Friday, October 22, 2010

Week 4: Heavy and Light balls (and week3 revisions)

Just finished my assignments and I'm about to pass out! This week was just awesome. Shawn Kelly held a q/a session and based on his 2 hour talk with us (yeah, he went an hour overtime) I've concluded that this is gonna be the funnest job in the world!

Our focus was specifically on timing and spacing for Week 4. Carlos Baena gave a great lecture on different ways to approach timing and how much it makes a difference in your shot. I learned a truck load working on this assignment. We had to animate two balls that contrast in weight. I decided to make them interact in a fun way, and it was quite a challenge. I spent so much time on the graph editor trying to clean out the spacing and make it feel natural.

Royce gave a great Q/A. He took us through an approach to animating bouncing balls and how to tackle the curves to clean up the shot, and what details to pay attention to.

Because we don't yet have a squash channel on the ball rig, and Royce doesn't want us to use one, I lowered the beach ball into the ground and forced the balls into each other, or walls, on impact for one frame to give the feeling of squashing.


I've never had a teacher that goes into so much detail when it comes to correcting, critiquing, and guiding me to push my animation to be the best it can be.  Even this week he admits he was very picky, but our class just loves that. He's got the Pixar touch !  I'm really learning to look at my shots in a different way, and how important small details are. Maybe you don't see those extra two frames, but you sure feel them! In the end, you'll get that extra "oumf" factor.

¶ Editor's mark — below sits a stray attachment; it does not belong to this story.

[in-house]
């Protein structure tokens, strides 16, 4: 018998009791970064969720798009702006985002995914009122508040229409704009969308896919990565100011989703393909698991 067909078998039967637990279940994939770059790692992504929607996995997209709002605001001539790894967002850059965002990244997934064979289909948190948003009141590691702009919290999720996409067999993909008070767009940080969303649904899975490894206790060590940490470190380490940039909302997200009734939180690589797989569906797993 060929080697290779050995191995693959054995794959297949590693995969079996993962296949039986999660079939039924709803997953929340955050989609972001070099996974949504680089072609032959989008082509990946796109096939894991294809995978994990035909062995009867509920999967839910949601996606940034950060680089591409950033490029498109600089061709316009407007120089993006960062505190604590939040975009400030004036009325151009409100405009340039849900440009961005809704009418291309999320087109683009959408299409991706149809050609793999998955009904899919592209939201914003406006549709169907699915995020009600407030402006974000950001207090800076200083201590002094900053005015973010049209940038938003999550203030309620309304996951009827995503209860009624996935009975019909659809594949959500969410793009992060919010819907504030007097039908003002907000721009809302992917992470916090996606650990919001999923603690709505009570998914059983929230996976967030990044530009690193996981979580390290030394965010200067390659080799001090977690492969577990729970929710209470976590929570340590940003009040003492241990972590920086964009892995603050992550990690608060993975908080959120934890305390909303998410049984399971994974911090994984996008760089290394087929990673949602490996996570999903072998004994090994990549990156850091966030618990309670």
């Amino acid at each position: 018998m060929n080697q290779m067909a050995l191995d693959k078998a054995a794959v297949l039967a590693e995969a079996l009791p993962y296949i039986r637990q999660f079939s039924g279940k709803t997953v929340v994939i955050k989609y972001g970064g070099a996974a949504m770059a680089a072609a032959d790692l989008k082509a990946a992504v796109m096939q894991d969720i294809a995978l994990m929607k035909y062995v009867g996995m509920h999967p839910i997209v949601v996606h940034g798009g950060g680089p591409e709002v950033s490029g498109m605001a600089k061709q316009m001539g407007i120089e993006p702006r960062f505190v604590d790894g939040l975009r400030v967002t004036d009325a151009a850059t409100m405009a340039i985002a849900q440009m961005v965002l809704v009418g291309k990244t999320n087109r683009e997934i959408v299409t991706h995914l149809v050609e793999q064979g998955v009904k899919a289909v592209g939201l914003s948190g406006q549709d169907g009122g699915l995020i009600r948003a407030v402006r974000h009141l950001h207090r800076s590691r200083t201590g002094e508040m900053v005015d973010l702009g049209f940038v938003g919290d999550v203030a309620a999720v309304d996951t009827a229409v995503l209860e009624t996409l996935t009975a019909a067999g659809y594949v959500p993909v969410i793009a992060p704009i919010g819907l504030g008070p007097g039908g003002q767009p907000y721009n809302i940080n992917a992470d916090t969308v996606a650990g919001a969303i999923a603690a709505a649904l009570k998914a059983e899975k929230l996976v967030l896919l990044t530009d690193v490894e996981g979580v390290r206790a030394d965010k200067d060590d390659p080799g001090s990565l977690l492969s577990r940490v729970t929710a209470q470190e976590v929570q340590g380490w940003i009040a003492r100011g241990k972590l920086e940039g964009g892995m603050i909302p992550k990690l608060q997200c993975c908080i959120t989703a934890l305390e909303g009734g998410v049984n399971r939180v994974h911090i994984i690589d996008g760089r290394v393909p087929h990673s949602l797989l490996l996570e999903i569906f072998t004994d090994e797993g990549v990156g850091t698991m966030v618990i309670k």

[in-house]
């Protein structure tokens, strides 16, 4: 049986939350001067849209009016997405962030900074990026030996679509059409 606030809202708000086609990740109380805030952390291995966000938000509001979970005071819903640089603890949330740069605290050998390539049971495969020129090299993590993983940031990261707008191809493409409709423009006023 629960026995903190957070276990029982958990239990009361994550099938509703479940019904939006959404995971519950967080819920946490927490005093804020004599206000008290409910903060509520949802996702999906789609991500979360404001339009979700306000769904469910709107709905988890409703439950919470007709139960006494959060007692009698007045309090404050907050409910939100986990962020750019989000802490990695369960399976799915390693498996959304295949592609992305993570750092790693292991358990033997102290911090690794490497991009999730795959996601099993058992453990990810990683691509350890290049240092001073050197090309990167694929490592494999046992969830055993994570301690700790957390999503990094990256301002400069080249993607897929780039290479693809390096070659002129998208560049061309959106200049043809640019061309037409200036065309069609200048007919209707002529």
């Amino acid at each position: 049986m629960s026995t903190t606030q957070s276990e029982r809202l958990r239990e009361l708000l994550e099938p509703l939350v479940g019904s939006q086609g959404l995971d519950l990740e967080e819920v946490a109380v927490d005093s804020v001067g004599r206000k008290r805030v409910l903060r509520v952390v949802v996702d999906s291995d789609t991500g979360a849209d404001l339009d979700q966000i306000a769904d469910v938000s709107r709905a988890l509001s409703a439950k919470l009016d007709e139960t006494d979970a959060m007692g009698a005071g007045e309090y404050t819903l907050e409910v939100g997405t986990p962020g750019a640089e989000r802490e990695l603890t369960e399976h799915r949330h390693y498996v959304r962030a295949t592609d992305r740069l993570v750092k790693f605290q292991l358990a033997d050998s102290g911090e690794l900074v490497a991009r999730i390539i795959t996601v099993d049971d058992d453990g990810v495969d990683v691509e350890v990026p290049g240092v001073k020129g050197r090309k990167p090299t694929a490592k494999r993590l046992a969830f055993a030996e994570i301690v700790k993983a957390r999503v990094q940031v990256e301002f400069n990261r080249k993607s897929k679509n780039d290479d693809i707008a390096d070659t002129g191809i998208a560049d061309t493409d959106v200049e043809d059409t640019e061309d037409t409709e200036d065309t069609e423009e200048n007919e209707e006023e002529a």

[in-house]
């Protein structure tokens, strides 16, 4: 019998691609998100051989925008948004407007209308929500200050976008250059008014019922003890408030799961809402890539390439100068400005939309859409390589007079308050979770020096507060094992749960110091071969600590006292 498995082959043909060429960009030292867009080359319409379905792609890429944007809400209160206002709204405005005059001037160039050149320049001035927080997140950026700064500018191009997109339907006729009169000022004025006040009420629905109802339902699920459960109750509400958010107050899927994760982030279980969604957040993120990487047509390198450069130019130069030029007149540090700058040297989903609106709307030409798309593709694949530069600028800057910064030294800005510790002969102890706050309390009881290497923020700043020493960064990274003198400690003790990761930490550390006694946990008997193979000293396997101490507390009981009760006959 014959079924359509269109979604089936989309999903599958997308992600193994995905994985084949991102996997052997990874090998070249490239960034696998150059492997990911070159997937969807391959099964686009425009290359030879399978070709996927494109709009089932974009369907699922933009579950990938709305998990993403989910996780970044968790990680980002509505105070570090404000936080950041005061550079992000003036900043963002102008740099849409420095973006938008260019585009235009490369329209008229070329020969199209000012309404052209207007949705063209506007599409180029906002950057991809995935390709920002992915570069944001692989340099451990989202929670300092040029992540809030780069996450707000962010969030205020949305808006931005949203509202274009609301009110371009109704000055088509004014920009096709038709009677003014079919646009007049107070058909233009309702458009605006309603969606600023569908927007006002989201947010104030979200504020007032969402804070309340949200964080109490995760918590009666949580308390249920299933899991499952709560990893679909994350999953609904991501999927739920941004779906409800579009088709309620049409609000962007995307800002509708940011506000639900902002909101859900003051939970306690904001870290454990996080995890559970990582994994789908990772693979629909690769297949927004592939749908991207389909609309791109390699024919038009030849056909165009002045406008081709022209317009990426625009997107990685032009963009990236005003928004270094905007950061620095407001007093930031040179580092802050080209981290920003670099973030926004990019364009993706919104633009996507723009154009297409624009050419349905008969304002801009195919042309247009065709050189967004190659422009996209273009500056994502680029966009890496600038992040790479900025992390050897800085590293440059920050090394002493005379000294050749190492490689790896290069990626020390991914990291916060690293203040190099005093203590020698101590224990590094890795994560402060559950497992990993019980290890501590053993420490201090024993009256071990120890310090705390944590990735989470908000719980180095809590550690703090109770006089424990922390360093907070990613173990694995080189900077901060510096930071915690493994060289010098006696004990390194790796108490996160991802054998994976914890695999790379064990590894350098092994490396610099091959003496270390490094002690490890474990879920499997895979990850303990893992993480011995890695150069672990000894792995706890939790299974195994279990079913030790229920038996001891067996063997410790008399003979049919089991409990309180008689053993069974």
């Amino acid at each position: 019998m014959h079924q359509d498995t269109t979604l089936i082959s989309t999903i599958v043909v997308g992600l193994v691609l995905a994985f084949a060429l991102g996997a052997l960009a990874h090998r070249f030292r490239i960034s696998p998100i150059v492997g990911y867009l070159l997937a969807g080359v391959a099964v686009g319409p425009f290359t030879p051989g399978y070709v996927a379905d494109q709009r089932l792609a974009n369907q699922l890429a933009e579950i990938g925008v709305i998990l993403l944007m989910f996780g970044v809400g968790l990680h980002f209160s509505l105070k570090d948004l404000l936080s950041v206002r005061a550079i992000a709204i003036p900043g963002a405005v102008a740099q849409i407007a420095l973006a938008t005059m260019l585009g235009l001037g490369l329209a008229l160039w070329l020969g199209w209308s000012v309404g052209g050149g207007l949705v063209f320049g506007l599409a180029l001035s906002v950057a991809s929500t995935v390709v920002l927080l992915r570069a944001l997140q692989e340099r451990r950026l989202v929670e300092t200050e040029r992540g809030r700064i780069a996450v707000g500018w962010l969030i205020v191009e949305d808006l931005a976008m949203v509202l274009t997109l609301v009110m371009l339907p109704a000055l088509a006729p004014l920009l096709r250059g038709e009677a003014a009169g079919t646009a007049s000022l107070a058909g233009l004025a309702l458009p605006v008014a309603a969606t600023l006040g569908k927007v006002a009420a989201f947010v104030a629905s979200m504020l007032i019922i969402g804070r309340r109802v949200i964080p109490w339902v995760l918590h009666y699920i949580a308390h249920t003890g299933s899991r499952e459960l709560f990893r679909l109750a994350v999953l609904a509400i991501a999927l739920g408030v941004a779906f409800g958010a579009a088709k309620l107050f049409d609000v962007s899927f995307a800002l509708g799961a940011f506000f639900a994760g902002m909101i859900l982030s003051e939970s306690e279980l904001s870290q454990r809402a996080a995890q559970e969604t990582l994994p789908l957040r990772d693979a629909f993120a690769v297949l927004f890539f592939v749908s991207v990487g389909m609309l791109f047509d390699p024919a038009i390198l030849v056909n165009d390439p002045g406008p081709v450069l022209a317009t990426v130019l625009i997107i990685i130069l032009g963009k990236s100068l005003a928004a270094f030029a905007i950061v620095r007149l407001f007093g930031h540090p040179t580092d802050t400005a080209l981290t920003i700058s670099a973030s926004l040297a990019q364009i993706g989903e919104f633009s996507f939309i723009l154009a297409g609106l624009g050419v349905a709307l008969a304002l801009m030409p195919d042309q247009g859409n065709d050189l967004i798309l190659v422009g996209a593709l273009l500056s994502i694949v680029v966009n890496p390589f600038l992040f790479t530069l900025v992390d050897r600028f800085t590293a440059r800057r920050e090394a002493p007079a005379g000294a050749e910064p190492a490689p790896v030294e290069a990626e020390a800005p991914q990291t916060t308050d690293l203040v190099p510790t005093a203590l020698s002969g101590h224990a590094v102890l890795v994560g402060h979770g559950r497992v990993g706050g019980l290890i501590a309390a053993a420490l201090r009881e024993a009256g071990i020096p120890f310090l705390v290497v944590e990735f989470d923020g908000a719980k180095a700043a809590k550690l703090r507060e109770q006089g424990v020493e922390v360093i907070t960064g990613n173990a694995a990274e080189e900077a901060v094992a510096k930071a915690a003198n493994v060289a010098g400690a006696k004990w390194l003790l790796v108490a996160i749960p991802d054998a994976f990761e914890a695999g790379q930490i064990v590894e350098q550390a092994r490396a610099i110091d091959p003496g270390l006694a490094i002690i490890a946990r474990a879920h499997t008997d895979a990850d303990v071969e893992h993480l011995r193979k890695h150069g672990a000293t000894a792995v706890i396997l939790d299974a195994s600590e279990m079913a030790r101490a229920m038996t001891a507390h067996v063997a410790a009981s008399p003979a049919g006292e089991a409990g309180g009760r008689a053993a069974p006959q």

Here's my corrected basketball:

And for my pose, Royce suggested I be less forceful with the silhouette, because I sacrifice a lot of force in the pose by doing so. As long as the pose remains clear. The body was a bit off balance, so I rotated the spine to the screen-right a bit. I pushed the left arm in to give a stronger "Yes!" feeling, and I straightened out the arm holding the club to give more power, among other changes.

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